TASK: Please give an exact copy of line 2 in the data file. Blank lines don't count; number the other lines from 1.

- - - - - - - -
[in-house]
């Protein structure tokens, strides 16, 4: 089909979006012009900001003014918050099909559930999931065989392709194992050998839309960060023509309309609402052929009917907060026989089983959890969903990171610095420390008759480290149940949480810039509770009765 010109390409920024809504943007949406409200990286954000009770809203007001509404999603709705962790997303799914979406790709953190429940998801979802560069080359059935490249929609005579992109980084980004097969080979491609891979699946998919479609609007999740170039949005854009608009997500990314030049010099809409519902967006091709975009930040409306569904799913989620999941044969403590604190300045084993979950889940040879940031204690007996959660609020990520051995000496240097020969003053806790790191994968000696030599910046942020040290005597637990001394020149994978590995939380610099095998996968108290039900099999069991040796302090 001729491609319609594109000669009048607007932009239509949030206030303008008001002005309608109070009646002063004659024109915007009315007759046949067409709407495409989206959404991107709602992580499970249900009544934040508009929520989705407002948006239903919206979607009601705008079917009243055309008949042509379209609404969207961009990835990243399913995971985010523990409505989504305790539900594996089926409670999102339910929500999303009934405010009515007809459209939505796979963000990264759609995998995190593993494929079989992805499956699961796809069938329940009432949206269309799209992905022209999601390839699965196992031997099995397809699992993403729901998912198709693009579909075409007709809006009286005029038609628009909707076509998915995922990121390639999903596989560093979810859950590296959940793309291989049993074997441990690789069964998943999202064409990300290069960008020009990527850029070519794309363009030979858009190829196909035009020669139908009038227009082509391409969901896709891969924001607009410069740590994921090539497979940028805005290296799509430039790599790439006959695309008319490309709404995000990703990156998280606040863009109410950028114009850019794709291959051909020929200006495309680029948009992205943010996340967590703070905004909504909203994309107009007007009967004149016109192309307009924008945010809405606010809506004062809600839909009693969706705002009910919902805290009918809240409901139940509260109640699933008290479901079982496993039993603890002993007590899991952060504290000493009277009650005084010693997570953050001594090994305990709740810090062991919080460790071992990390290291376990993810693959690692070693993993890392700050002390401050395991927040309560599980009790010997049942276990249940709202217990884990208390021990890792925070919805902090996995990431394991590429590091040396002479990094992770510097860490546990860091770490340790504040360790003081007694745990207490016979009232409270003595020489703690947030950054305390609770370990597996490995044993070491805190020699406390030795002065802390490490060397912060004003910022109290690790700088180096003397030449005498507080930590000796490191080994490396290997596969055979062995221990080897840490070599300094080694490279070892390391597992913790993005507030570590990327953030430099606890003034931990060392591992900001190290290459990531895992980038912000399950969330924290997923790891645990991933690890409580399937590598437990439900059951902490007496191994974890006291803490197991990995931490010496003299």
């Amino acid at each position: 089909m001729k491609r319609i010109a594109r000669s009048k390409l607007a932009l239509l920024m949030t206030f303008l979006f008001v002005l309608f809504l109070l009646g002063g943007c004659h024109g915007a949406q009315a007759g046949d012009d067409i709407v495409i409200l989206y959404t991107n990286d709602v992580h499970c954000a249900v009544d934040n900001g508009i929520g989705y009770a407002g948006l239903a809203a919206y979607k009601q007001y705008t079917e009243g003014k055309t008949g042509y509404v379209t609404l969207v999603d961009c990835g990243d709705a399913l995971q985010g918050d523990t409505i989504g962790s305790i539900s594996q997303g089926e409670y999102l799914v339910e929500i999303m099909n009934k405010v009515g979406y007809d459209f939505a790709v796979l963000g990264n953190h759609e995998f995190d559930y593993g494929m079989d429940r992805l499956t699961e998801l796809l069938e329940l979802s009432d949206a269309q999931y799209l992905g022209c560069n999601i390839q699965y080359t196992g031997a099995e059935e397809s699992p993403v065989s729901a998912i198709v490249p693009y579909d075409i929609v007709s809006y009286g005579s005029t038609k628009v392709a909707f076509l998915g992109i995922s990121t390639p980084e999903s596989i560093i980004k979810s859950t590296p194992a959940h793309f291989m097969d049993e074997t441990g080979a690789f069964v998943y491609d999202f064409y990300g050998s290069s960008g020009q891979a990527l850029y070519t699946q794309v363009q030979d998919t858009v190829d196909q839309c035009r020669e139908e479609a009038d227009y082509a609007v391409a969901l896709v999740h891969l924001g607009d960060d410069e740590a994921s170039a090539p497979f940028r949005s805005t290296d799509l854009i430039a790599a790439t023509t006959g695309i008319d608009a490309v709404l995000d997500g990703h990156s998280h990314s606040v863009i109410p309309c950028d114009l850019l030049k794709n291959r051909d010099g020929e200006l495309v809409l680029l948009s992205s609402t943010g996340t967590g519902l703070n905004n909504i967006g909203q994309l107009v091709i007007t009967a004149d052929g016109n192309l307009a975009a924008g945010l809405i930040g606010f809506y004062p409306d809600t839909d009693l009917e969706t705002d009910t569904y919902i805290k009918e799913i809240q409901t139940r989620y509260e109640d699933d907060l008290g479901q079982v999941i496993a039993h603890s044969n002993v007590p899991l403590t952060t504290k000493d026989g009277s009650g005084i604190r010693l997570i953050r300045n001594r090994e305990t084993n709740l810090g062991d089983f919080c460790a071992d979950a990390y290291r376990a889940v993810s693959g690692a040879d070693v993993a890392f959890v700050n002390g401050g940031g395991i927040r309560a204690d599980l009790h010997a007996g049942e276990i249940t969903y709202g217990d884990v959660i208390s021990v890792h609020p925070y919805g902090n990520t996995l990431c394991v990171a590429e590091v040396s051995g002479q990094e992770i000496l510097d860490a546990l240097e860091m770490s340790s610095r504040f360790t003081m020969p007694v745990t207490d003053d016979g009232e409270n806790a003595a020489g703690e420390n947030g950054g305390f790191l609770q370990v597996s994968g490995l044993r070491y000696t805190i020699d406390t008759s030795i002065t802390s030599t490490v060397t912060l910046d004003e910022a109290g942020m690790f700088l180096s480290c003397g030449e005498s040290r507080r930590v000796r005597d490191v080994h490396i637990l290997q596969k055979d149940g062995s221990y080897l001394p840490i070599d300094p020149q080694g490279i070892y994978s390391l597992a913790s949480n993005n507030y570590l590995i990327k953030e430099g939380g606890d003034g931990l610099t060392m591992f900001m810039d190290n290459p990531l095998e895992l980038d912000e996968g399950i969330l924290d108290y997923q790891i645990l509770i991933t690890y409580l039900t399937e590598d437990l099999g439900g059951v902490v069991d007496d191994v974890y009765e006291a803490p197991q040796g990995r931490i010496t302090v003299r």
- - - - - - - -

């Protein structure tokens, strides 16, 4: 089909979006012009900001003014918050099909559930999931065989392709194992050998839309960060023509309309609402052929009917907060026989089983959890969903990171610095420390008759480290149940949480810039509770009765 010109390409920024809504943007949406409200990286954000009770809203007001509404999603709705962790997303799914979406790709953190429940998801979802560069080359059935490249929609005579992109980084980004097969080979491609891979699946998919479609609007999740170039949005854009608009997500990314030049010099809409519902967006091709975009930040409306569904799913989620999941044969403590604190300045084993979950889940040879940031204690007996959660609020990520051995000496240097020969003053806790790191994968000696030599910046942020040290005597637990001394020149994978590995939380610099095998996968108290039900099999069991040796302090 001729491609319609594109000669009048607007932009239509949030206030303008008001002005309608109070009646002063004659024109915007009315007759046949067409709407495409989206959404991107709602992580499970249900009544934040508009929520989705407002948006239903919206979607009601705008079917009243055309008949042509379209609404969207961009990835990243399913995971985010523990409505989504305790539900594996089926409670999102339910929500999303009934405010009515007809459209939505796979963000990264759609995998995190593993494929079989992805499956699961796809069938329940009432949206269309799209992905022209999601390839699965196992031997099995397809699992993403729901998912198709693009579909075409007709809006009286005029038609628009909707076509998915995922990121390639999903596989560093979810859950590296959940793309291989049993074997441990690789069964998943999202064409990300290069960008020009990527850029070519794309363009030979858009190829196909035009020669139908009038227009082509391409969901896709891969924001607009410069740590994921090539497979940028805005290296799509430039790599790439006959695309008319490309709404995000990703990156998280606040863009109410950028114009850019794709291959051909020929200006495309680029948009992205943010996340967590703070905004909504909203994309107009007007009967004149016109192309307009924008945010809405606010809506004062809600839909009693969706705002009910919902805290009918809240409901139940509260109640699933008290479901079982496993039993603890002993007590899991952060504290000493009277009650005084010693997570953050001594090994305990709740810090062991919080460790071992990390290291376990993810693959690692070693993993890392700050002390401050395991927040309560599980009790010997049942276990249940709202217990884990208390021990890792925070919805902090996995990431394991590429590091040396002479990094992770510097860490546990860091770490340790504040360790003081007694745990207490016979009232409270003595020489703690947030950054305390609770370990597996490995044993070491805190020699406390030795002065802390490490060397912060004003910022109290690790700088180096003397030449005498507080930590000796490191080994490396290997596969055979062995221990080897840490070599300094080694490279070892390391597992913790993005507030570590990327953030430099606890003034931990060392591992900001190290290459990531895992980038912000399950969330924290997923790891645990991933690890409580399937590598437990439900059951902490007496191994974890006291803490197991990995931490010496003299």